Worryingly, the number of students taking up STEM subjects is declining as well as scientific literacy and maths performance. To meet the future workforce skills demand, the government also wants to improve this.


3. The government’s vision


This section really is the crux of the statement. It outlines what the government wants to align itself with in regards to science and its goals.


This is where the four broad objectives are outlined. It makes a crucial statement that “policy making should be informed by the performance of the system against these objectives”.



  • Engaging all Australians with science

  • Building our scientific capability and skills

  • Producing new research, knowledge and technologies

  • Improving and enriching Australians’ lives through science and research


4. The role of government


Obviously, the role of government is also about policy – and there’s a whole section on its formulation and coordination. It shouts out to the National Science and Research Priorities, the Chief Scientist and independent bodies like the Commonwealth Science Council and Innovation and Science Australia, which already assist with science policies.


The government will take up three roles of supporting, participating and enabling science.


Supporting by means of directly investing funding and resources, participating by producing using and sharing research, and enabling by having policies that shape the science system.


There’s also a lengthy section on the principles for developing policies. For the most part it is a regurgitation of the government’s four objectives.


One of the interesting principles not to be missed is about addressing inequality (gender, Indigenous Australians, rural and regional) in science education, participation and employment – which until this point had not been mentioned and we’re on page 16!


It also mentions that government will seek advice from experts in their respective fields to assist with making policy. Extremely pertinent that this was announced on day 2 of Science Meets Parliament.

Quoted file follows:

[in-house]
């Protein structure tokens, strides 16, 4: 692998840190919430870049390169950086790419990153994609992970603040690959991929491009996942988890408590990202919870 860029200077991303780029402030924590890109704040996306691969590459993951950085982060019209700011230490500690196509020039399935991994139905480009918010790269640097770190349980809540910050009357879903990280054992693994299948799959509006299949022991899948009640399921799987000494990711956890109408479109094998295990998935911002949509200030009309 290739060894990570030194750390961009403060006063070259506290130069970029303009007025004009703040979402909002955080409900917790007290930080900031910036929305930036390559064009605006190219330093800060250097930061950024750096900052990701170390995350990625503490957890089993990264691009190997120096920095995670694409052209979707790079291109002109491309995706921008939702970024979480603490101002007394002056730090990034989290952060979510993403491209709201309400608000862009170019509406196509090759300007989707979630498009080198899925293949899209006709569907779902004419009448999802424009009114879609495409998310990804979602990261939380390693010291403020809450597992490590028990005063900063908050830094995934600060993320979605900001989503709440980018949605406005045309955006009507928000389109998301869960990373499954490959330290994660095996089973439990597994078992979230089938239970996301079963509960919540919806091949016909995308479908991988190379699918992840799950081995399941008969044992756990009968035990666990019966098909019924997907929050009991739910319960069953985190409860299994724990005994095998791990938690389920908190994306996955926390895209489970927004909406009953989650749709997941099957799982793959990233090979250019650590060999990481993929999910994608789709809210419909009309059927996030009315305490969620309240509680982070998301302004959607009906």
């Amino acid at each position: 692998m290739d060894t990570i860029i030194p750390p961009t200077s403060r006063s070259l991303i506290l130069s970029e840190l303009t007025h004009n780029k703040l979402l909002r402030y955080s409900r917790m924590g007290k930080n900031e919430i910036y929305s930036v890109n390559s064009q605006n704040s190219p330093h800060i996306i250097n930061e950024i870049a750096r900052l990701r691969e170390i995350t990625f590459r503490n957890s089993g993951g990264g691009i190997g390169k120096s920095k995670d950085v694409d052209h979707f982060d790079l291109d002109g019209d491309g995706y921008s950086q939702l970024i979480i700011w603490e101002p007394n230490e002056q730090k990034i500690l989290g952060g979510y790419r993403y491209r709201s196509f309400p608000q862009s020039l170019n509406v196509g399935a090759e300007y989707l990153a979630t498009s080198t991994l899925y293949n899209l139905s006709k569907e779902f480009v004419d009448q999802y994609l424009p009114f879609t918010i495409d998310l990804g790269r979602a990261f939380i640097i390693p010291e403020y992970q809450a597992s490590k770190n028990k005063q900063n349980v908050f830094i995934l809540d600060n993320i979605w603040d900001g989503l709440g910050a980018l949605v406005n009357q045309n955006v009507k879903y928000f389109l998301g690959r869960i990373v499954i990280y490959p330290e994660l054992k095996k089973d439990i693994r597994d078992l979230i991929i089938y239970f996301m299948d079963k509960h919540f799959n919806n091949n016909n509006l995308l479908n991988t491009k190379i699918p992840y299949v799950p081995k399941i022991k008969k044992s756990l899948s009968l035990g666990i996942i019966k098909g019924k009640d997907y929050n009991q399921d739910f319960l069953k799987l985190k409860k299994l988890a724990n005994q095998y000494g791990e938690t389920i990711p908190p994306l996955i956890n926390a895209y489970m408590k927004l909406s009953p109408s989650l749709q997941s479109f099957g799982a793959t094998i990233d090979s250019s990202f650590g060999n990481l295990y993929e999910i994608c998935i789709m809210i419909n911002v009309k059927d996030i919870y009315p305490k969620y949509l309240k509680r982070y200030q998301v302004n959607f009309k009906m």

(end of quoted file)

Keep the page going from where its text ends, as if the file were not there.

5. Areas of government focus


The section basically says that despite everything, there will always be certain areas the government will deem important, including:



  • Research support and infrastructure

  • Skills and talent

  • Science engagement

  • Collaboration and translation

  • International science engagement


These areas are wide-reaching and still quite vague. It kind of says everything is important in order to achieve our vision of a science-engaged Australia.


6. The future: upcoming science, research and innovation initiatives


The Statement ends with current (or soon-to-be) “strategic science-related initiatives” in place, or basically what is the government currently doing for science in Australia. This is actually a nice summary to see what exists.


So that’s it. That’s the key points from the National Science Statement.


We look forward to seeing the 2030 Strategic Plan and we’ll be sure to let you know when it’s out!




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About the Author

Kelly Wong
Contributing editor for News + Events and the online producer at Australia's Science Channel. I have a background in immunology, food blogging, volunteering, and social media. I'm passionate about creating communities on social media and getting them excited about science. I enjoy good food and I am on an eternal mission to find the best ice cream. Find me on Twitter @kellyyyllek

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Science and technology is as much a part of our cultural fabric as art, music, theatre and literature. They play a significant role in our daily lives, yet, in a world dependent on science, we often take them for granted. Australia’s Science Channel believes every citizen has a right, and a responsibility, to be informed, and our mission is to create programs to bring that about.